SITE SEARCH:
video overview
ADS

IIr Associates, Inc.
Publisher of The Virginia Engineer

Print-Publishing Services
Web Site Design-Coding-Hosting
Business Consulting

Phone: (804) 779-3527
sales@iirassoc.com
iirassoc.com

THIS MONTH'S FEATURE ARTICLE
Engineers will be called upon to find solutions for the challenges the world will face in the 21st century. These articles highlight the diversity of the work which continues in the search for those solutions.

Batteries That Could Make It Easier To Explore Mars Created
September 2020

Electrifying research by Clemson University scientists could lead to the creation of lighter, faster-charging batteries suitable for powering a spacesuit, or even a Mars rover.


A cross-sectional elemental map shows the microscopic structure of the electrode with silicon nanoparticles. Image credit: CU College of Science.

The research, which was funded by NASA, was recently reported in an article titled “Three-Dimensional Si Anodes with Fast Diffusion, High Capacity, High Rate Capability, and Long Cycle Life” that appeared in the American Chemical Society journal Applied Materials and Interfaces. Its authors include Shailendra Chiluwal, Nawraj Sapkota, Apparao M. Rao and Ramakrishna Podila, all of whom are part of the Clemson Nanomaterials Institute (CNI).

Podila, an assistant professor in the College of Science’s department of physics and astronomy, said the revolutionary new batteries could soon be used in U.S. satellites.

“Most satellites mainly get their power from the sun,” Prof. Podila said. “But the satellites have to be able to store energy for when they are in the Earth’s shadow. We have to make the batteries as light as possible, because the more the satellite weighs, the more its mission costs.”

Prof. Podila said that to understand the group’s breakthroughs, you could visualize the graphite anode in a lithium-ion battery as a deck of cards, wherein each card represents a layer of graphite that is used to store the charge until electricity is needed. The problem, Prof. Podila said, is that “graphite cannot store much charge.”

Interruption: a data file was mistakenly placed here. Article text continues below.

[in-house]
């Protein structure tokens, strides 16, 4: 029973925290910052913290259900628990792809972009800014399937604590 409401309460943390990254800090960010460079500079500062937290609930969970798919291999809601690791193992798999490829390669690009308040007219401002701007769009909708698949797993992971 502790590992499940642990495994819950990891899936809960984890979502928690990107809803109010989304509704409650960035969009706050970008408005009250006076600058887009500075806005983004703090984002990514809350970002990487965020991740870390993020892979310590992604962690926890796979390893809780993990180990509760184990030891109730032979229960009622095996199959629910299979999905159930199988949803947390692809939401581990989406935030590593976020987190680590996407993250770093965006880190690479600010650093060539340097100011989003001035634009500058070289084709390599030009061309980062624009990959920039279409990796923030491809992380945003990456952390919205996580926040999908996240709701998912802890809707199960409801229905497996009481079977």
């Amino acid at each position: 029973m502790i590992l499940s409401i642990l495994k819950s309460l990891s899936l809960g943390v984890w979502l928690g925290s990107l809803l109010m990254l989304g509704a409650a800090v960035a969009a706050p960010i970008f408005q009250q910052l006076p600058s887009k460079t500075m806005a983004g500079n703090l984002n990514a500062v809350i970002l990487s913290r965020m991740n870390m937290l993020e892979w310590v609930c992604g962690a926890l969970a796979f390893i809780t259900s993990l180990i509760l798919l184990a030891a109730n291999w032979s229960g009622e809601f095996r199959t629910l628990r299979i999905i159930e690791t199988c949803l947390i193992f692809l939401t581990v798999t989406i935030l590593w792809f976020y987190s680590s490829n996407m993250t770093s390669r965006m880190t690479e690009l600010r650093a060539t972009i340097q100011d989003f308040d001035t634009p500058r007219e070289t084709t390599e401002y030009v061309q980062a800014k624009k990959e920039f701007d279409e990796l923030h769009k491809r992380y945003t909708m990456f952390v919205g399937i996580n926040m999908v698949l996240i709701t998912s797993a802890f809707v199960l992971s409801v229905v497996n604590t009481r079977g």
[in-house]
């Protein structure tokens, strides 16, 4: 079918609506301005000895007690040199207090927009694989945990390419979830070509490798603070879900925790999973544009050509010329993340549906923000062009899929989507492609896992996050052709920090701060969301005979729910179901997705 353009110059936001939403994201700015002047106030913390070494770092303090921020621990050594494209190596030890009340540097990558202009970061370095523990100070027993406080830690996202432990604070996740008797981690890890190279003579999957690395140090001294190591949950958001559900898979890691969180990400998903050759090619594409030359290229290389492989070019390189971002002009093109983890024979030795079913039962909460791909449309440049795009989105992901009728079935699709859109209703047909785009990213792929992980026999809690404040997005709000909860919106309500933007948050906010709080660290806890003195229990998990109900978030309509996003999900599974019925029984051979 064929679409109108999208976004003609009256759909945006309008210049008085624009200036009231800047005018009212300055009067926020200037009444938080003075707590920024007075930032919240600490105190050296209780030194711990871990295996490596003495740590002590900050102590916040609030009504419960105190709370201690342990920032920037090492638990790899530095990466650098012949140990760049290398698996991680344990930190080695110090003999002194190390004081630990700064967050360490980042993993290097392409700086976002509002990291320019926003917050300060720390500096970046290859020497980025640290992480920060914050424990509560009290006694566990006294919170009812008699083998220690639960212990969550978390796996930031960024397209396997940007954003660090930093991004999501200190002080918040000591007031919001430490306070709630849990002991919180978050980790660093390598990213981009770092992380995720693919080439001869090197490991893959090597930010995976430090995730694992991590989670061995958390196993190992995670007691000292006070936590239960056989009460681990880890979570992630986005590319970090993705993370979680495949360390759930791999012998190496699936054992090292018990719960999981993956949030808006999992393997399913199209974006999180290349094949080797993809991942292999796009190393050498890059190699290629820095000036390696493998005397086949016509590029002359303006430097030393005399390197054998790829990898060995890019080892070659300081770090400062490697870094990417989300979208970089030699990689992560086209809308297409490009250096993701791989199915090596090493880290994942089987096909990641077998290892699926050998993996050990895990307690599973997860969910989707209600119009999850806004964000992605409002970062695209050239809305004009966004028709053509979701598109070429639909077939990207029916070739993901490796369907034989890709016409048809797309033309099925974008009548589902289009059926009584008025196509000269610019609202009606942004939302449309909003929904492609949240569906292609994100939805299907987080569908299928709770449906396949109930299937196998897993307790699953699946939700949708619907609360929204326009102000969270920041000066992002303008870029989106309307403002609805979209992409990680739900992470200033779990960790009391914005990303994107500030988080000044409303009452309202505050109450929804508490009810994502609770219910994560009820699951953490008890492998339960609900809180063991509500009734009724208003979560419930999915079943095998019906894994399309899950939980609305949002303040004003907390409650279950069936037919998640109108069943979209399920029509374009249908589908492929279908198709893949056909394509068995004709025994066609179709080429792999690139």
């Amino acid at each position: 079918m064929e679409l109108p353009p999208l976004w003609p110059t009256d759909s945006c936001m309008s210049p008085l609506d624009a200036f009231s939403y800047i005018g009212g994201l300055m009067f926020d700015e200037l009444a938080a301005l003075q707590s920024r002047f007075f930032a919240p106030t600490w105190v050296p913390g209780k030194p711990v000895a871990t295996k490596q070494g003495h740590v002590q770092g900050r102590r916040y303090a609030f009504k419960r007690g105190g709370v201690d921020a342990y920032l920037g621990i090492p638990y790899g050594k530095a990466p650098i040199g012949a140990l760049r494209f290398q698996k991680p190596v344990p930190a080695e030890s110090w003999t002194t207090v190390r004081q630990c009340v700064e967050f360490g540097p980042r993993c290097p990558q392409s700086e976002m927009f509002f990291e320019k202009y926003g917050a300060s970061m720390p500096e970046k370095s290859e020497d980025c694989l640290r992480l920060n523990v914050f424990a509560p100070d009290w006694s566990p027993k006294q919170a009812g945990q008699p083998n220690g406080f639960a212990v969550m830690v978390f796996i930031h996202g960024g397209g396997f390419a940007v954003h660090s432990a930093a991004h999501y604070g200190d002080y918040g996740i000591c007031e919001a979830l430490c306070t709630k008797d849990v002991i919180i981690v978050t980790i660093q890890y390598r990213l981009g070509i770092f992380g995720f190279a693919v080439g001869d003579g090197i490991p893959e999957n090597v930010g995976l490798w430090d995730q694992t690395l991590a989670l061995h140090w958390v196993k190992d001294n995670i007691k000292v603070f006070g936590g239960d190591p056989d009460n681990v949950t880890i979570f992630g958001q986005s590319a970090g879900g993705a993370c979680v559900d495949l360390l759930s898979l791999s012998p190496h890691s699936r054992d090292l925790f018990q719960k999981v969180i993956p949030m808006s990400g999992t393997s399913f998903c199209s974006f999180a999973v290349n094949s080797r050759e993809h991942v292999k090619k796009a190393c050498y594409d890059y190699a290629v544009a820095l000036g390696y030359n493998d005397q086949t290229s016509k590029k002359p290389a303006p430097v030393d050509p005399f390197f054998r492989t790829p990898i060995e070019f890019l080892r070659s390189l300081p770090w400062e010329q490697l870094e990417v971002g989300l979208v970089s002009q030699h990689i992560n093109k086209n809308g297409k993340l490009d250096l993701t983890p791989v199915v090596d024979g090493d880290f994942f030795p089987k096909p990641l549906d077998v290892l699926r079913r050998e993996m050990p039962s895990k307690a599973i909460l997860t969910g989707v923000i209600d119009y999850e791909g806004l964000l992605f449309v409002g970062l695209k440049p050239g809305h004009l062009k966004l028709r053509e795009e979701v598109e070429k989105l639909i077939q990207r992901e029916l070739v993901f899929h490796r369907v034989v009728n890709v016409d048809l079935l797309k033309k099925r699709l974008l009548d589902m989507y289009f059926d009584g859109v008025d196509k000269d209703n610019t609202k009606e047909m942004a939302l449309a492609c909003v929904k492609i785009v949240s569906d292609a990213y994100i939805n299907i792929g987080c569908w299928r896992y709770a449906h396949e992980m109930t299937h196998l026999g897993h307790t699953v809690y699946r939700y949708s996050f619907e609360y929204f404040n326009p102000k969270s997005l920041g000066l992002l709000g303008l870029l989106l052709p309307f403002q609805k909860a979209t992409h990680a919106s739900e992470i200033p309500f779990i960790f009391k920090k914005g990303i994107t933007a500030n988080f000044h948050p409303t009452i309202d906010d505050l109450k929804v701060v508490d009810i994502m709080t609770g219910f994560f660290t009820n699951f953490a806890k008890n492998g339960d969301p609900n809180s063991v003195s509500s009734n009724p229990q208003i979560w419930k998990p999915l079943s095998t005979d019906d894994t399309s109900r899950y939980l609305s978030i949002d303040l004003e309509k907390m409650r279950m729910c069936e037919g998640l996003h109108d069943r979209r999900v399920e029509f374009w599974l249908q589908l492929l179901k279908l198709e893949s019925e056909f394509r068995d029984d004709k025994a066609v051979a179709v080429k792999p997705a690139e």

According to information, the Clemson team opted to work with silicon, which can pack more charge, meaning more energy can be stored in lighter cells. While scientists have long valued the high capacity of silicon for electrical storage, this material breaks apart into smaller pieces as it charges and discharges. The solution the team came up with involves the use of tiny silicon “nanosized” particles, which increase stability and provide longer cycle life. Rather than a deck of cards made of graphite, the new batteries uses layers of a carbon nanotube material called Buckypaper, with the silicon nanoparticles sandwiched in between.

With that kind of internal packaging, even if the silicon particles break up, they are “still in the sandwich,” Prof. Podila said.

Using batteries made of silicon and other nanomaterials not only increases capacity, it also allows for charging batteries at a higher current, which translates to faster charging times. As anyone whose cellphone has ever died in the middle of a phone call knows, this is an important feature for battery technology.

The faster charging is possible because the new batteries also use nanotubes as a buffer mechanism that allows for charging at a rate four times faster than is currently possible.

Lighter batteries that charge faster and offer greatly increased efficiency will not only be a boon to astronauts wearing battery-powered suits, but also to the scientists and engineers who have to get the astronauts to their destinations.